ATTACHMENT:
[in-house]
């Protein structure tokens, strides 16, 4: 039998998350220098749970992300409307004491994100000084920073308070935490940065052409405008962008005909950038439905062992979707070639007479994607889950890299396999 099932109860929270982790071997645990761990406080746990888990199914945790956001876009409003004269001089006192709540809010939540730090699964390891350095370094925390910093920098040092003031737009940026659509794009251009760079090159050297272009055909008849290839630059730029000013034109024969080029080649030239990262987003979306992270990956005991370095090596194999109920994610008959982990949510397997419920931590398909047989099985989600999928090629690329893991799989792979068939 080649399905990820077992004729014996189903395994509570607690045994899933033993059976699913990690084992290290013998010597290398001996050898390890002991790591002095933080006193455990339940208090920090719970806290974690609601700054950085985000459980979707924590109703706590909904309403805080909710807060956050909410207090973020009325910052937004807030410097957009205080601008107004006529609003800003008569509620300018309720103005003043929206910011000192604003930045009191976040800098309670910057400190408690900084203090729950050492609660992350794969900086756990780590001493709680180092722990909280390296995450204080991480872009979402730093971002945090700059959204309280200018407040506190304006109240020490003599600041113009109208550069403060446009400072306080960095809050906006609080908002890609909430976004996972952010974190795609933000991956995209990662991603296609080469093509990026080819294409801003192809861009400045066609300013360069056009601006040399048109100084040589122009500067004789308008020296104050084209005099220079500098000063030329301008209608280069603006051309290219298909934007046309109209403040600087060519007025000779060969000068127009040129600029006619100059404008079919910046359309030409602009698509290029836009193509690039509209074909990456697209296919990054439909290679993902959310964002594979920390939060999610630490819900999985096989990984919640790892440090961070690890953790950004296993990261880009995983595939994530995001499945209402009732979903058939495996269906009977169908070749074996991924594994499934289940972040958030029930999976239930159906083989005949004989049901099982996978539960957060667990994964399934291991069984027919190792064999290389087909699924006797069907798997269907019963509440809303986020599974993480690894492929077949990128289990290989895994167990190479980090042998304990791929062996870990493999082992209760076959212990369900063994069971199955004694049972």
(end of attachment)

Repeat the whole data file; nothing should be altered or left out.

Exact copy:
[in-house]
């Protein structure tokens, strides 16, 4: 039998998350220098749970992300409307004491994100000084920073308070935490940065052409405008962008005909950038439905062992979707070639007479994607889950890299396999 099932109860929270982790071997645990761990406080746990888990199914945790956001876009409003004269001089006192709540809010939540730090699964390891350095370094925390910093920098040092003031737009940026659509794009251009760079090159050297272009055909008849290839630059730029000013034109024969080029080649030239990262987003979306992270990956005991370095090596194999109920994610008959982990949510397997419920931590398909047989099985989600999928090629690329893991799989792979068939 080649399905990820077992004729014996189903395994509570607690045994899933033993059976699913990690084992290290013998010597290398001996050898390890002991790591002095933080006193455990339940208090920090719970806290974690609601700054950085985000459980979707924590109703706590909904309403805080909710807060956050909410207090973020009325910052937004807030410097957009205080601008107004006529609003800003008569509620300018309720103005003043929206910011000192604003930045009191976040800098309670910057400190408690900084203090729950050492609660992350794969900086756990780590001493709680180092722990909280390296995450204080991480872009979402730093971002945090700059959204309280200018407040506190304006109240020490003599600041113009109208550069403060446009400072306080960095809050906006609080908002890609909430976004996972952010974190795609933000991956995209990662991603296609080469093509990026080819294409801003192809861009400045066609300013360069056009601006040399048109100084040589122009500067004789308008020296104050084209005099220079500098000063030329301008209608280069603006051309290219298909934007046309109209403040600087060519007025000779060969000068127009040129600029006619100059404008079919910046359309030409602009698509290029836009193509690039509209074909990456697209296919990054439909290679993902959310964002594979920390939060999610630490819900999985096989990984919640790892440090961070690890953790950004296993990261880009995983595939994530995001499945209402009732979903058939495996269906009977169908070749074996991924594994499934289940972040958030029930999976239930159906083989005949004989049901099982996978539960957060667990994964399934291991069984027919190792064999290389087909699924006797069907798997269907019963509440809303986020599974993480690894492929077949990128289990290989895994167990190479980090042998304990791929062996870990493999082992209760076959212990369900063994069971199955004694049972």